Matrilysin (matrix metalloproteinase 7) in parturition, premature rupture of membranes, and intrauterine infection Academic Article uri icon

abstract

  • Objective: Matrix metalloproteinases are enzymes capable of degrading extracellular matrix components. Matrilysin (matrix metalloproteinase 7), a novel member of this family, degrades fibronectin and proteoglycans. The objective of this study was to determine whether parturition (either term or preterm), premature rupture of the membranes, and microbial invasion of the amniotic cavity are associated with changes in the amniotic fluid concentration of matrilysin. Study Design: A cross-sectional study was conducted with 275 women in the following categories: (1) second trimester, (2) term not in labor, (3) term in labor, (4) term with microbial invasion of the amniotic cavity, (5) preterm labor with intact membranes without microbial invasion of the amniotic cavity who delivered at term, (6) preterm labor without microbial invasion of the amniotic cavity who delivered preterm, (7) preterm labor with microbial invasion of the amniotic cavity, (8) preterm premature rupture of membranes with and without microbial invasion of the amniotic cavity, and (9) term premature rupture of membranes not in labor and without microbial invasion of the amniotic cavity. Matrilysin concentrations were measured with a sensitive specific immunoassay that was validated for amniotic fluid. Results: Matrilysin was detectable in 97.4% (268/275) of the samples. The concentration of matrilysin increased with advancing gestational age (r = 0.8; P <.001). Parturition at term was not associated with a significant increase in amniotic fluid concentration of matrilysin. Preterm parturition in the absence of microbial invasion of the amniotic cavity was associated with a significant increase in amniotic fluid concentration of matrilysin (preterm labor with preterm delivery: median, 1.7 ng/mL; range, 0.45-21.6 mg/mL; vs preterm labor with term delivery: median, 1.2 ng/mL; range, 0.17-42.1 ng/mL; P <.05). Premature rupture of membranes without microbial invasion of the amniotic cavity (either term or preterm) was not associated with a significant change in the amniotic fluid matrilysin concentration. Intra-amniotic infection was associated with a significant increase in amniotic fluid matrilysin among both patients with preterm labor and patients with preterm premature rupture of membranes (preterm labor with microbial invasion of the amniotic cavity: median, 3.2 ng/mL; range, 0.16-21.9 ng/mL; vs preterm labor and delivery without microbial invasion of the amniotic cavity: median, 1.7 ng/mL; range, 0.45-21.6 ng/mL; vs preterm labor with term delivery: median, 1.2 ng/mL; range, 0.17-42.1 ng/mL; P <.01 for each comparison; and preterm premature rupture of membranes without microbial invasion of the amniotic cavity: median, 1.7 ng/mL; range, 0.29-13.9 ng/mL; vs preterm premature rupture of membranes with microbial invasion of the amniotic cavity: median, 3.6 ng/mL; range, 0.59-20.3 ng/mL; P <.01). Conclusion: Matrilysin is a physiologic constituent of amniotic fluid, and its concentration increases with advancing gestational age. Microbial invasion of the amniotic cavity in preterm gestations was associated with a significant increase in amniotic fluid concentration of matrilysin. Matrilysin therefore may play a role in the host defense mechanism. (Am J Obstet Gynecol 2000;182:1545-53.)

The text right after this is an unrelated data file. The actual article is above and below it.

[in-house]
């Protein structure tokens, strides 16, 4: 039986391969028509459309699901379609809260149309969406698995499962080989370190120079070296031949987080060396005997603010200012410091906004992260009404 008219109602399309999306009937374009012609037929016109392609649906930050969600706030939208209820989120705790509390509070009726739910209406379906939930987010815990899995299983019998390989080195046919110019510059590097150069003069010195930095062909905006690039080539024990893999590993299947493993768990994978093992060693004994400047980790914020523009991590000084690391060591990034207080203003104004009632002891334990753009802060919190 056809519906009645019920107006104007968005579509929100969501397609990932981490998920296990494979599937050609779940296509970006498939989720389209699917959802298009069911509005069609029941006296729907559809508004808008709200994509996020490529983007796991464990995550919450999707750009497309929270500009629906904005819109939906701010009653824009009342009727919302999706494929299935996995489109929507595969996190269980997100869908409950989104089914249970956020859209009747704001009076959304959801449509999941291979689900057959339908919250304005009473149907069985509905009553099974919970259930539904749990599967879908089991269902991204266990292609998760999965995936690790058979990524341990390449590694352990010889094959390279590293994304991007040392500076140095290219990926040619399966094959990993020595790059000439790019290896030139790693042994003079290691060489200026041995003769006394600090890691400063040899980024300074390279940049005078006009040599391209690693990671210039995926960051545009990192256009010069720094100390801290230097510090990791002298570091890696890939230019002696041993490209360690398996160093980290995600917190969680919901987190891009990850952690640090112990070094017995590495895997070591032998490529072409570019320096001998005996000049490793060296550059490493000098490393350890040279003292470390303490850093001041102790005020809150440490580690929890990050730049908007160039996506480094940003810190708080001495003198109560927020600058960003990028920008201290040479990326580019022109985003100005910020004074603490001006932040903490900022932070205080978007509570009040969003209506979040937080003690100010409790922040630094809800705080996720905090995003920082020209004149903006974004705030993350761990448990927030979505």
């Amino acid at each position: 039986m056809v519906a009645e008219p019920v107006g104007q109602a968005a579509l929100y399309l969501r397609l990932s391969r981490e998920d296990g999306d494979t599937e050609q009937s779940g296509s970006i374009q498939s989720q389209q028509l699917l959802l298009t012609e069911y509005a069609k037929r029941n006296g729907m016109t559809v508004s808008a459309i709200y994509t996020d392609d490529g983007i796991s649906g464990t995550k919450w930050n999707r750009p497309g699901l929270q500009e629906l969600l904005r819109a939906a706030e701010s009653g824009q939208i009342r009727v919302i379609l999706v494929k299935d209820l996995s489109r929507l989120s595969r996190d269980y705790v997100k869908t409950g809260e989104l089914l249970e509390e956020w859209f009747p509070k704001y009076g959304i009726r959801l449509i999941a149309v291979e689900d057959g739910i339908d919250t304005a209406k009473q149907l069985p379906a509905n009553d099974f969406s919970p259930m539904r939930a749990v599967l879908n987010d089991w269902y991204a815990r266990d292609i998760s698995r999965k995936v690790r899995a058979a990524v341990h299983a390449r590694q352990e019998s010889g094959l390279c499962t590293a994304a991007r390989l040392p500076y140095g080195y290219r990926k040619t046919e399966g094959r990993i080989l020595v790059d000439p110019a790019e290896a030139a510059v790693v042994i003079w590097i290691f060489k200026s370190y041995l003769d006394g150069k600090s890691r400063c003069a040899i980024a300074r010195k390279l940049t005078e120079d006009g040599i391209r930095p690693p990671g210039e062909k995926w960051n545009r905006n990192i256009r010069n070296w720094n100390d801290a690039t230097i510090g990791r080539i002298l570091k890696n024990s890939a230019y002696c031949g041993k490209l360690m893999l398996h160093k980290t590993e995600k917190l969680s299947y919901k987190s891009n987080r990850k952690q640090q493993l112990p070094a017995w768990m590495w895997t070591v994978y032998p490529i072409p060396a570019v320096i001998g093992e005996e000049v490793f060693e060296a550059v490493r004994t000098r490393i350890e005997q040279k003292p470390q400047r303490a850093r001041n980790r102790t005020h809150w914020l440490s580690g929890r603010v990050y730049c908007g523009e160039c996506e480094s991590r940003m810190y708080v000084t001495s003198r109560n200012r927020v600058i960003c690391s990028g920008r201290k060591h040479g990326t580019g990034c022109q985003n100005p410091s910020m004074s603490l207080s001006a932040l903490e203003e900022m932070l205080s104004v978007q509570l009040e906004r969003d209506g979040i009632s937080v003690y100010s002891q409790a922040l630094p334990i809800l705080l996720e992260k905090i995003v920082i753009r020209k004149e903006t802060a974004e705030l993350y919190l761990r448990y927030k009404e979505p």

publication date

  • January 1, 2000